Romantic poetry takes interest in nature expressing emotion and imagination. The Walt Whitman poem is an example of this portraying Walt Whitman as a boy who through observing nature learns life's greatest lessons and how to express emotion to become a poet. He observes the oceans tides and the love and loss of the birds. Alongside the male bird, he learns of death and the movement of life through the tides.
Walt Whitman's poem puts a heavy emphasis on the description of nature, especially the sea and that makes it romantic. He compares the sea to a mother describing it in spring, a time of birth. "Out of the cradle endlessly rocking, Out of the mocking-bird's throat, the musical shuttle, Out of the nine month midnight..." Cradle rocking shows images of a mother putting a baby to sleep. This coincides with the musical shuffle, which describes the tides and ocean waves.
Tides sounds like breathing and is a bedtime sound. The tide is also an important movement in the poem itself. The nine month midnight describes a pregnancy again confirming the image of birth and motherhood. In this poem, there is never any mention of the boy's mother so the sea becomes the substitute. The boy goes out into nature bareheaded and barefoot, returning to a natural state, that man was born on mother earth in. The boy has no boundaries between him and nature, he is returning to it showing a transcendentalist movement.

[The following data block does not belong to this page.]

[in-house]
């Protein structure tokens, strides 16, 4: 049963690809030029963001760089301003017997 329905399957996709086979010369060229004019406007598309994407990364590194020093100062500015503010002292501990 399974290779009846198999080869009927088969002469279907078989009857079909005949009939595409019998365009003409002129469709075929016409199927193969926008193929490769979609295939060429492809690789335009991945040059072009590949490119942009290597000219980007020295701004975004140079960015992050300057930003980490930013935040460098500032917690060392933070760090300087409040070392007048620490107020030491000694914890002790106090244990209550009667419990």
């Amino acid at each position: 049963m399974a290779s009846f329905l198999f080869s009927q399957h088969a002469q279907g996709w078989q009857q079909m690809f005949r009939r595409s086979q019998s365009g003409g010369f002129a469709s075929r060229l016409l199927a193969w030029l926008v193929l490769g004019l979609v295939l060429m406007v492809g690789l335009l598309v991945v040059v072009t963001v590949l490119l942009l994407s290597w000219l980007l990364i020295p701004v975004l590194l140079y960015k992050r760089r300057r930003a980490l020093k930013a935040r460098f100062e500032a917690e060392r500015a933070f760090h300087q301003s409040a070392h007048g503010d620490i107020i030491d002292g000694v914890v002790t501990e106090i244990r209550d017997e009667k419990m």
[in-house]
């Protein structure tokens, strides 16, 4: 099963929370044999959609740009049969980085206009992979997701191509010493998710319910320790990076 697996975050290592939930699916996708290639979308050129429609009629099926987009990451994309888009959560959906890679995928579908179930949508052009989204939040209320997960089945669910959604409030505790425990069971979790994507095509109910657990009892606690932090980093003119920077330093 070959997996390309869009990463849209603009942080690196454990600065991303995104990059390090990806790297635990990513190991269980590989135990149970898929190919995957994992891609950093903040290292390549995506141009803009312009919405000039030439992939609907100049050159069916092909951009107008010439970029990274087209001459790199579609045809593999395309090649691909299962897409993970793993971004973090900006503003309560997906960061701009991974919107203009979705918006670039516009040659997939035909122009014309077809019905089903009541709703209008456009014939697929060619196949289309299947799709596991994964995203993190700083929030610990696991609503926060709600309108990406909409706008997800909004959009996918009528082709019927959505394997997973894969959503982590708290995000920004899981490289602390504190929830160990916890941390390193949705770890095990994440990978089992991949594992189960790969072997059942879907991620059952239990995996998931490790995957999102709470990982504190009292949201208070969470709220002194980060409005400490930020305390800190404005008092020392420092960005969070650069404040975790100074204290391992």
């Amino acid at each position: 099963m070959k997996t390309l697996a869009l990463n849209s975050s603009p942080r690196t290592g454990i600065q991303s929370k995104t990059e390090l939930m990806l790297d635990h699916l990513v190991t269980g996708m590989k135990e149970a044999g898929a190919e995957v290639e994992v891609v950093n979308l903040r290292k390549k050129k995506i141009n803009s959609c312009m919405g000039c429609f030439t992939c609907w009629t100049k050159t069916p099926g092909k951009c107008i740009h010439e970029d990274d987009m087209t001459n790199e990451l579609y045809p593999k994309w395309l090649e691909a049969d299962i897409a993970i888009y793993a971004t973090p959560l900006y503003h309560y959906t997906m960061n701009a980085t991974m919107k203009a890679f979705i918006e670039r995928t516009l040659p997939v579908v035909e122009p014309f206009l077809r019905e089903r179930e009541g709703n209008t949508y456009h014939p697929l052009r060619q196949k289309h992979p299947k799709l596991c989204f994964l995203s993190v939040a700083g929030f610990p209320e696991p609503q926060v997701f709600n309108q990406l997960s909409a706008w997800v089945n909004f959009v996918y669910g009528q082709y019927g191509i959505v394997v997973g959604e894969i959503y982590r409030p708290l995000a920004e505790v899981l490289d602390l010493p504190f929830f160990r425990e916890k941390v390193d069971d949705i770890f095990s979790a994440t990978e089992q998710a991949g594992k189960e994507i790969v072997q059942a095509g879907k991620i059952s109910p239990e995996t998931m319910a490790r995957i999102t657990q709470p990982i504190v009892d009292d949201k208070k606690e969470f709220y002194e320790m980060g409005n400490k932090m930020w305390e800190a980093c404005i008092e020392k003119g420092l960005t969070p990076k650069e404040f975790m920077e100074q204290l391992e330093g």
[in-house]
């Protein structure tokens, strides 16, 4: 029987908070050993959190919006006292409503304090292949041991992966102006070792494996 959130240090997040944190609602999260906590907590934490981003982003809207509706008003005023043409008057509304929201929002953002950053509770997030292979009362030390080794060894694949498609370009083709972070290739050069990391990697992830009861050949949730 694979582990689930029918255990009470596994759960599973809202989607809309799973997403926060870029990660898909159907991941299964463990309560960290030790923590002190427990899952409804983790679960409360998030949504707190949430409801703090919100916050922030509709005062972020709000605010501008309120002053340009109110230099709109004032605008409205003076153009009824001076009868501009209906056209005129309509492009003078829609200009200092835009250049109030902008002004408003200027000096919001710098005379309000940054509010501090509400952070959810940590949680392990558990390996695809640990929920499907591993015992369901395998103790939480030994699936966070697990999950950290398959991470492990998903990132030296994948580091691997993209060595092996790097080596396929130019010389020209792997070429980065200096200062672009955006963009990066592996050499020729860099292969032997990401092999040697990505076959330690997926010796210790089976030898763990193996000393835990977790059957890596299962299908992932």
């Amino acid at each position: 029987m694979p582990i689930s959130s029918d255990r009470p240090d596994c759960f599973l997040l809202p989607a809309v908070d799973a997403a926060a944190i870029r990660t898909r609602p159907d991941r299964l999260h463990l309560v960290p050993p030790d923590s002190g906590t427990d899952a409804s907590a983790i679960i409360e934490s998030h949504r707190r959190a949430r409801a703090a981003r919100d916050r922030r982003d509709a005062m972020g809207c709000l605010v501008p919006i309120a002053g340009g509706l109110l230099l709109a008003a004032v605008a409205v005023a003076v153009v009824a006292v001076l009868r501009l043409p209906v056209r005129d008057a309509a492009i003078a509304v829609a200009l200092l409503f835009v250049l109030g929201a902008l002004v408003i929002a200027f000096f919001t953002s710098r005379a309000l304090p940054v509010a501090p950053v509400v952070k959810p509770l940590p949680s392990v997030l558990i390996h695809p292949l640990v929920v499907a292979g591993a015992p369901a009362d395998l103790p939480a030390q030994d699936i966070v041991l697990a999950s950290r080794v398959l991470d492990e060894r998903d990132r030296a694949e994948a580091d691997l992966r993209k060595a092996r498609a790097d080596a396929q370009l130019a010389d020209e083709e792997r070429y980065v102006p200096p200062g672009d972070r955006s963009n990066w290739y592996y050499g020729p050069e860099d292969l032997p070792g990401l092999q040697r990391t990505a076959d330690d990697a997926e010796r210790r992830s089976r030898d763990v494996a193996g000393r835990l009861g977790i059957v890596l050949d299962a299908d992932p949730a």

One of the movements in the poem is from day to night. In the beginning, Whitman portrays the birds together and in love, basking in the sun in May. The boy watched them, learning of love. The poem suddenly turns to night as the female bird is gone and the male bird looks...